While there was no confusion about Gospel Hip-Hop’s purpose, the method would take some time to develop. Rappers, or MCs, entered the genre with a great deal of passion. But many were lacking the lyrical skill and artistry to present a rhyme at the same quality level as their sibling. This lack of talent, combined with the unwise use of instrumental tracks from well-known mainstream Hip-Hop songs, produced an end product that was comical and unrespectable. Cray agrees and chuckles as he states, “In the beginning it was awful. You knew the cats heart [but] it sounded cheesy. People were laughing.” This first impression of the music would truly be a lasting one as it would be years before Gospel Hip-Hop could began to overcome these humble (and sometimes whack) beginnings.

Nonetheless, there are some notable developments during this early stage in the Gospel Hip-Hop movement. There were a few skilled MCs with the talent or means to create original tracks, which allowed them to stand out among the cliched and stand up against their counterparts in the mainstream world. These individuals can be credited as the early pioneers that pushed the Gospel Hip-Hop movement forward. They include Michael Peace and Stephen Wiley who were so impressive that they caught the attention of record companies. This lead to the first commercial release of Gospel Hip-Hop music with Wiley’s “Bible Break” album in 1985. Wiley, along with Peace and a few other MCs, also went on to have the first Gospel Hip-Hop music video in 1991 for a song called “Rap on the Road.”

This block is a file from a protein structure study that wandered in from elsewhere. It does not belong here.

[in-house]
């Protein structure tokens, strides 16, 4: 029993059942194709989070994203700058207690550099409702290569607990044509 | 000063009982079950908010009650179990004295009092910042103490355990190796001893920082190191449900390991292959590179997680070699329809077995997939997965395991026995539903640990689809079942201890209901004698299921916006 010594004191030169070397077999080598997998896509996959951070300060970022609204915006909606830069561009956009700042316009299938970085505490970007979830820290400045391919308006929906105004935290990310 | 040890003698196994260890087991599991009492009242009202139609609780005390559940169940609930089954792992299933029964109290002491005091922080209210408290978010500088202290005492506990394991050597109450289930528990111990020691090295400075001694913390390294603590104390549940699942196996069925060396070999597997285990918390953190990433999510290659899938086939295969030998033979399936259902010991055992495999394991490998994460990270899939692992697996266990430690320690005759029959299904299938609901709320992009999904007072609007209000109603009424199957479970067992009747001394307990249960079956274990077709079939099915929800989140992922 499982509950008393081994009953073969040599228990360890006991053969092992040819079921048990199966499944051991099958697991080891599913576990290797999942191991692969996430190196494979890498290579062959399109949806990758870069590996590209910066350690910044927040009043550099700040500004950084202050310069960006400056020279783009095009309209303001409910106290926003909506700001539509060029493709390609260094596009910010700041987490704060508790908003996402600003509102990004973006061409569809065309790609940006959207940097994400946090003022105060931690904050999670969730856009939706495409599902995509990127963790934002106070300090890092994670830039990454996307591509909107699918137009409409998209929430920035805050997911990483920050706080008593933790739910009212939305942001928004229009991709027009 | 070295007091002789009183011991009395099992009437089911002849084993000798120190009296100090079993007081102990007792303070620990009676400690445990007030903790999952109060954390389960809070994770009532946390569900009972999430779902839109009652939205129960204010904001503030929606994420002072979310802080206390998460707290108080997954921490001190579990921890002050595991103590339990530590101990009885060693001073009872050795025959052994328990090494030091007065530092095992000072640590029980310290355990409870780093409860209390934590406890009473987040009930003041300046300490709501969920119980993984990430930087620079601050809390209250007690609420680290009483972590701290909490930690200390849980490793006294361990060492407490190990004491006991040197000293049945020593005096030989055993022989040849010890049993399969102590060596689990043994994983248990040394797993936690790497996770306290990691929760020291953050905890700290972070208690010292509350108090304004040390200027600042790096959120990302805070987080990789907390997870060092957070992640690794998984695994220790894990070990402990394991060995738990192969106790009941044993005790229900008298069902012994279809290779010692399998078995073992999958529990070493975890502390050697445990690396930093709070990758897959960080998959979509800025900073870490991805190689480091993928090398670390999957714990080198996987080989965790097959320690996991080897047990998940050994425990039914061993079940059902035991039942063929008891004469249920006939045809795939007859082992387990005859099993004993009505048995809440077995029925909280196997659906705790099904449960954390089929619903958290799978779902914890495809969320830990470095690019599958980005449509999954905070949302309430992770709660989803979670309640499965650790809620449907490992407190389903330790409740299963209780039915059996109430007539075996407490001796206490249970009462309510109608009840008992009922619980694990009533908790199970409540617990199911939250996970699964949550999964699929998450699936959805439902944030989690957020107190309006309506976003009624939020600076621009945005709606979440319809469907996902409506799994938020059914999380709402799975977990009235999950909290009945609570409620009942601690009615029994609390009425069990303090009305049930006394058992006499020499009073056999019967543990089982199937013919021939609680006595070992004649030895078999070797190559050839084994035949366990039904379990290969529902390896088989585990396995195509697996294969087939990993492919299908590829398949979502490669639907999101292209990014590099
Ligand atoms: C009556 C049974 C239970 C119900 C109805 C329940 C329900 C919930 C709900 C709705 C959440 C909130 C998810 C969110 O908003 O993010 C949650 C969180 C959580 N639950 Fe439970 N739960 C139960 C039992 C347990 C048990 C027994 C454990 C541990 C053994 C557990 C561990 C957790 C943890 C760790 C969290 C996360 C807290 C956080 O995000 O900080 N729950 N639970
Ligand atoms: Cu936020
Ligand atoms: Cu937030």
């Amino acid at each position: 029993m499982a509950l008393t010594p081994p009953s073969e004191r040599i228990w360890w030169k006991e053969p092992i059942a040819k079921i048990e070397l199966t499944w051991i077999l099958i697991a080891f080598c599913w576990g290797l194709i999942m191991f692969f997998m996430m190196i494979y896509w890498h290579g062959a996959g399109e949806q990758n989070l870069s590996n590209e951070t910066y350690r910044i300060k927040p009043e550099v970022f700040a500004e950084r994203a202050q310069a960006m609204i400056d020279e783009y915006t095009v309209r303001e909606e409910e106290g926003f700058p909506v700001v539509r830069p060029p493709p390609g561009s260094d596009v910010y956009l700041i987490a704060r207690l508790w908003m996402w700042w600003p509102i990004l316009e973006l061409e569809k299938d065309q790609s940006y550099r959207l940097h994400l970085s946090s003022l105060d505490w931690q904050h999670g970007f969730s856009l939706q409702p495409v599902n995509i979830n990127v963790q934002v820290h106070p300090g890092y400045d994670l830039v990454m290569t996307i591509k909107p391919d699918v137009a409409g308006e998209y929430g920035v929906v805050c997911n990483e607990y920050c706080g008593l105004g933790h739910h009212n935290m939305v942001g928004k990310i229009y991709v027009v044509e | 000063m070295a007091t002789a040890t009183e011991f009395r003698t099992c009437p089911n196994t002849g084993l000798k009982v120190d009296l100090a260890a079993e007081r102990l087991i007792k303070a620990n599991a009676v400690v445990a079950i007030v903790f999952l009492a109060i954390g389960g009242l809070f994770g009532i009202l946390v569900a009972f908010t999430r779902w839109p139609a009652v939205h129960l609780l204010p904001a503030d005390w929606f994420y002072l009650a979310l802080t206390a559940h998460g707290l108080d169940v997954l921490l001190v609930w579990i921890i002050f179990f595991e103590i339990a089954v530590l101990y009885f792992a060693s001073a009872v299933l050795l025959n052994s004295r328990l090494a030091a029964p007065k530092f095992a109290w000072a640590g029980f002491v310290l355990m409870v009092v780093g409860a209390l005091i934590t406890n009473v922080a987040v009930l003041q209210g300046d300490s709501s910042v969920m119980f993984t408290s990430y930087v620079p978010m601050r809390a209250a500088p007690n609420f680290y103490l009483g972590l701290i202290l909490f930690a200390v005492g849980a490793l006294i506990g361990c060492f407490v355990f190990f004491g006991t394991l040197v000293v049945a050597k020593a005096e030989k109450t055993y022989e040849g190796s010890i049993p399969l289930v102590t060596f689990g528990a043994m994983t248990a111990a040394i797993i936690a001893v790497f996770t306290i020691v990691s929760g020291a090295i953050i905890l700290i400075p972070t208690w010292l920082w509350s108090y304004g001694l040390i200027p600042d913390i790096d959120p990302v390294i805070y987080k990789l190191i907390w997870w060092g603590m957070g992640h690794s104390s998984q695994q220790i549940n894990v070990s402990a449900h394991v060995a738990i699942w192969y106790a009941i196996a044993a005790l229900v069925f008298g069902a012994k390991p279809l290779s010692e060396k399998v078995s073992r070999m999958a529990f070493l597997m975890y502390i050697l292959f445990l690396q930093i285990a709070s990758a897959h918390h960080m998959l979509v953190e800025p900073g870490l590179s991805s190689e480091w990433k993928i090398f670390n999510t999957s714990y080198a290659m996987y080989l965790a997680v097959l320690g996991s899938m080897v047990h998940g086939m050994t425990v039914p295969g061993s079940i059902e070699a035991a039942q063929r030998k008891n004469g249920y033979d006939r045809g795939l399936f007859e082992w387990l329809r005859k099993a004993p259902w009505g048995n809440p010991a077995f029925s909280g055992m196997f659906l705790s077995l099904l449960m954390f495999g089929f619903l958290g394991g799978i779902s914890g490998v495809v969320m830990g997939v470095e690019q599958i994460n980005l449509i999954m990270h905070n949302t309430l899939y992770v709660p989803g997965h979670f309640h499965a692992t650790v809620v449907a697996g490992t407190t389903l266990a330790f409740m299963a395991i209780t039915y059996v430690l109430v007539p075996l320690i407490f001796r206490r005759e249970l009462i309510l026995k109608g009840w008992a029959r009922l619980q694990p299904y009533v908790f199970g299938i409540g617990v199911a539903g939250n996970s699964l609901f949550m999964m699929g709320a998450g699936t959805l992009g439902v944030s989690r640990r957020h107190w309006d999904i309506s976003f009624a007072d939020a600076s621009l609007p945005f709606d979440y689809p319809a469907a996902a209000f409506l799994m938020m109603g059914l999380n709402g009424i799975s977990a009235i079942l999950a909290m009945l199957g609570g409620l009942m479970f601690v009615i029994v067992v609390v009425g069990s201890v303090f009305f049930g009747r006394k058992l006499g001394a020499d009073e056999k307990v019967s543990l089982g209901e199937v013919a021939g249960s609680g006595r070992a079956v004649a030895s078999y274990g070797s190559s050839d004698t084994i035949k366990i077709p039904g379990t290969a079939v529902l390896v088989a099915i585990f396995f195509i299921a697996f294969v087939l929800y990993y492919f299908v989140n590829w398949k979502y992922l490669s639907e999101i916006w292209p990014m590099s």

With the involvement of the record labels with national distribution channels, such as Brainstorm and Star Song, came an opportunity to push Gospel Hip-Hop beyond its confines to particular geographic locations. Plus, the record labels themselves were driven to tap into the urban Christian market, which they thought would be as fruitful as the CCM and Christian Rock categories. It was during this time that the Dove Awards introduced a “Rap / Hip-Hop” category and DC Talk walked away with the first award in 1990 for Album of the Year.